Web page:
Tags: politics

spandex jackets

Unexpected literary kinship

Because it's very timely at the moment due to its influence on U.S. politics lately, I've been reading some recaps and analyses of Atlas Shrugged. And I finally noticed something very... well. Take a look at this list of story elements and tell me what it sounds like to you:

  • The protagonist is female, attractive, and super-competent, but under-appreciated and surrounded by lazy, incompetent, and pettily evil people
  • She's one of a small group of special people who can save her society, which is crucial because...
  • ...the world either has suffered or is sliding towards a major collapse or apocalypse
  • The government is evil and up to no good
  • There's a hidden secret group or society which the protagonist will eventually stumble into so secrets can be revealed, crucial plot things can happen, her specialness can be appreciated, etc.
  • The worldbuilding behind society's collapse/destruction, the government's plots, and the secret society's secret activities is pretty shaky and might collapse if you look at it too hard
  • Multiple hot guys all want the protagonist, and which one she loves most is just as important as millions of people starving and dying in industrial accidents and getting smashed up by superweapons designed to crush discontented populations
  • These guys sometimes stalk or threaten her, which supposedly shows the depths of their love

YA dystopian novel or Atlas Shrugged? Why, it's both! It's just that AS has about 800 more pages of philosophical speechifying and is considered serious and appropriate for manly men to read, unlike those silly girly books. Well, and the YA protagonists sometimes doubt themselves or make mistakes (which mostly the narrative justifies as not really their fault, but still), which Randian protagonists are never allowed to do.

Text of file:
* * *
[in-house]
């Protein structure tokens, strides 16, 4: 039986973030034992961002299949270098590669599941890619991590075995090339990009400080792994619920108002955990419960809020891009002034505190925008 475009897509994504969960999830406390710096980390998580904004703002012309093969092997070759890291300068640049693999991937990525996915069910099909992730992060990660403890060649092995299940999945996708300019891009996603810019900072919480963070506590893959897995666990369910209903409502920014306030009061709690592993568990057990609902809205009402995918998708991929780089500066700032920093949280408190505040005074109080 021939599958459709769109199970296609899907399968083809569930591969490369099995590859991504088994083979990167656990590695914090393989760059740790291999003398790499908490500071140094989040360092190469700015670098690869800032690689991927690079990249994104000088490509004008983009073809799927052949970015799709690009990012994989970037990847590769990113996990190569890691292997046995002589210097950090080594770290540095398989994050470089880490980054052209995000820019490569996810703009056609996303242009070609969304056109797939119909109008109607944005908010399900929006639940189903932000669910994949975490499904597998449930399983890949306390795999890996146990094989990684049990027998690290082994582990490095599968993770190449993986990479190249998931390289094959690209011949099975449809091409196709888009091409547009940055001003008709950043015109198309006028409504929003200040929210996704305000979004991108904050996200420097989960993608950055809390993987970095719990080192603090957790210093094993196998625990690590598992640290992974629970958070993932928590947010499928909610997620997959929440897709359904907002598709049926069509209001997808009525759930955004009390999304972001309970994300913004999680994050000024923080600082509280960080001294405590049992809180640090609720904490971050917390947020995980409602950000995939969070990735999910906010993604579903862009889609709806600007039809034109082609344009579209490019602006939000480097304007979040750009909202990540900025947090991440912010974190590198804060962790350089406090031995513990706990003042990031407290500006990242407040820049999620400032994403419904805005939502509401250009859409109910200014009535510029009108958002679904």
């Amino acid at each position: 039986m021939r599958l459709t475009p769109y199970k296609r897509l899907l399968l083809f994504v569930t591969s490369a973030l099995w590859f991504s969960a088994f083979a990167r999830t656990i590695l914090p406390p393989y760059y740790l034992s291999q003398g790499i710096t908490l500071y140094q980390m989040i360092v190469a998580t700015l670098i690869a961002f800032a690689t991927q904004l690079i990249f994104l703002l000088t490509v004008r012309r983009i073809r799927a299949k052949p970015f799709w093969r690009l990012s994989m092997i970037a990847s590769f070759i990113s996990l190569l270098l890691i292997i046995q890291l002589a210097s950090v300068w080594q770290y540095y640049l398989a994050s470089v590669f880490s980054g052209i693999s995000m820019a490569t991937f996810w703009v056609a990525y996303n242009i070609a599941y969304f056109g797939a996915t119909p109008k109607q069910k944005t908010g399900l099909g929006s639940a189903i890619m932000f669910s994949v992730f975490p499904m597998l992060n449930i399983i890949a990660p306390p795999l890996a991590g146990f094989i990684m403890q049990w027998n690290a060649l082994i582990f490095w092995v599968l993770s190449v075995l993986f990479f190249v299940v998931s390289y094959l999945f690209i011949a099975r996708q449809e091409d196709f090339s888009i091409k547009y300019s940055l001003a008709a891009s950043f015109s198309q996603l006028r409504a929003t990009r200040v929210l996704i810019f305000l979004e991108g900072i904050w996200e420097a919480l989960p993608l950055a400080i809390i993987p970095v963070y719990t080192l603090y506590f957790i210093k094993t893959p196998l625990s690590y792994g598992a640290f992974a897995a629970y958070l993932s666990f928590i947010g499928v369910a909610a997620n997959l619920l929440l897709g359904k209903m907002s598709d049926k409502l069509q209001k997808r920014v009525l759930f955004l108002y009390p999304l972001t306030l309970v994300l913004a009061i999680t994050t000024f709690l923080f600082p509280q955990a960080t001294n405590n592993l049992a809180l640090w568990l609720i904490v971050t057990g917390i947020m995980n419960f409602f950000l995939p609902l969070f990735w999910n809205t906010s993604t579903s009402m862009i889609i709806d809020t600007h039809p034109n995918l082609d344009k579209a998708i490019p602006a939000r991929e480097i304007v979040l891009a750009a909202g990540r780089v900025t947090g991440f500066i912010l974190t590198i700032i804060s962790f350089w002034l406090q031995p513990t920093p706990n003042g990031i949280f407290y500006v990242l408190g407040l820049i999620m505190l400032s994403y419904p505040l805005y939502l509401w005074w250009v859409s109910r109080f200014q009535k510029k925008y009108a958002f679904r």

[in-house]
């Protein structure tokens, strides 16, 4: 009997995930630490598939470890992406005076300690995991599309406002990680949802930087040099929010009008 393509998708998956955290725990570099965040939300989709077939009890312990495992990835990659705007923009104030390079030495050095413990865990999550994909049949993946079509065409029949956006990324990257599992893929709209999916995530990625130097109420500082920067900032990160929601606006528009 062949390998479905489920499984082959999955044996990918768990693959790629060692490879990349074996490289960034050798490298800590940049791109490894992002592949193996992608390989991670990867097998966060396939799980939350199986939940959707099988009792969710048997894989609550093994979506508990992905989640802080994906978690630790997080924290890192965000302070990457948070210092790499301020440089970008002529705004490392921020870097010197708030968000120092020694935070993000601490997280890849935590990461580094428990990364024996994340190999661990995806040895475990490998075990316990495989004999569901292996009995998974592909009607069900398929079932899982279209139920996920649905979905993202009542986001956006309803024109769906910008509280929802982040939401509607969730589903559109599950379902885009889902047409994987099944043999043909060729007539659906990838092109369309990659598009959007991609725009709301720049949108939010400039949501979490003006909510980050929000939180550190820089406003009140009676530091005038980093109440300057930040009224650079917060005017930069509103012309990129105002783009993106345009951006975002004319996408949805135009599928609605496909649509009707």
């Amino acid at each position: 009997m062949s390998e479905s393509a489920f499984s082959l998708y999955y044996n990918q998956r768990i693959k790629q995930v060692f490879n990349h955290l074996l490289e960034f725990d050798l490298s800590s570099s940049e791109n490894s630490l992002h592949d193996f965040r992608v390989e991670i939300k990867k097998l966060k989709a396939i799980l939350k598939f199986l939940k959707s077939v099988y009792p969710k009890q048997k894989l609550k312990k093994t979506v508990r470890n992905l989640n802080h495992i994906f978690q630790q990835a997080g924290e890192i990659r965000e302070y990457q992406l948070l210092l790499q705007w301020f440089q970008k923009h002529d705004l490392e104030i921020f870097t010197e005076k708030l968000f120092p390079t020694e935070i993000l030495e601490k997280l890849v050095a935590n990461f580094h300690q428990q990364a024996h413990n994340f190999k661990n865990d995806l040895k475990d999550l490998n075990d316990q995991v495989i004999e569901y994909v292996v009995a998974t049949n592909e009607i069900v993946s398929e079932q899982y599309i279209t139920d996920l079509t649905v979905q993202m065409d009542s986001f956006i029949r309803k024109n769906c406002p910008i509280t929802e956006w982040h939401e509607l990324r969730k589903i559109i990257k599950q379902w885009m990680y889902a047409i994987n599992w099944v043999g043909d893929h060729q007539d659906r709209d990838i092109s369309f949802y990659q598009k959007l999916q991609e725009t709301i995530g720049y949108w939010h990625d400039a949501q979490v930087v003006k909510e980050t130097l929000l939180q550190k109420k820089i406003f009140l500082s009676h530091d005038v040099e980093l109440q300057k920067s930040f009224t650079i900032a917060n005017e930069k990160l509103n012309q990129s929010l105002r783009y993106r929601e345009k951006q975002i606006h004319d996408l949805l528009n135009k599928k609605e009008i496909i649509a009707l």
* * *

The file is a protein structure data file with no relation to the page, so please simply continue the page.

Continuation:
I'm not sure where to take this comparison, other than noting that certain plot elements seem to appeal to a broader demographic than is generally reported and that double standards still exist (I know, shocker). But... interesting.
spandex jackets

Signal Boost: Canada's Bill C-279

I'm not Canadian and so their politicians probably don't care what I think, but I can still signal boost! Go read Natalie Reed's post about this bill, which will

add gender identity and gender expression to the list of statuses protected under the Canadian Charter Of Rights And Freedoms.

Currently, transgender Canadians have no such protections, and may be discriminated against on the basis of their gender by employers, businesses, shelters, institutions (public or private) and individuals without any legal consequence. Effectively, I can be turned down for a job, barred from entering a restaurant, denied admittance to a shelter or hostel, or forced to comply with male dress-codes at public institutions without my having any recourse. If I am harassed, assaulted or murdered on the basis of my being trans, this does nto qualify as a hate crime. I am in the position of having to depend simply on the mercies of a legally empowered majority to choose not to exercise their right to openly discriminate against me.

I'm pretty sure most US states are also in this sorry situation.(California has some protections, but did anyone even hear about those bills last year in the first link? It should have been a huge news item.) If anyone's aware of any similar bills in other countries, drop a line about it. Though probably all the US legislatures, at least, are too busy trying to make women carry dead fetuses to term (because nothing says "pro-life" like "even though it could not possibly preserve a hypothetical life because it's ALREADY DEAD, you better carry that dead tissue even if it gives you sepsis or whatever and kills you, because I like farm animals") to be working for something as outrageous as equal rights.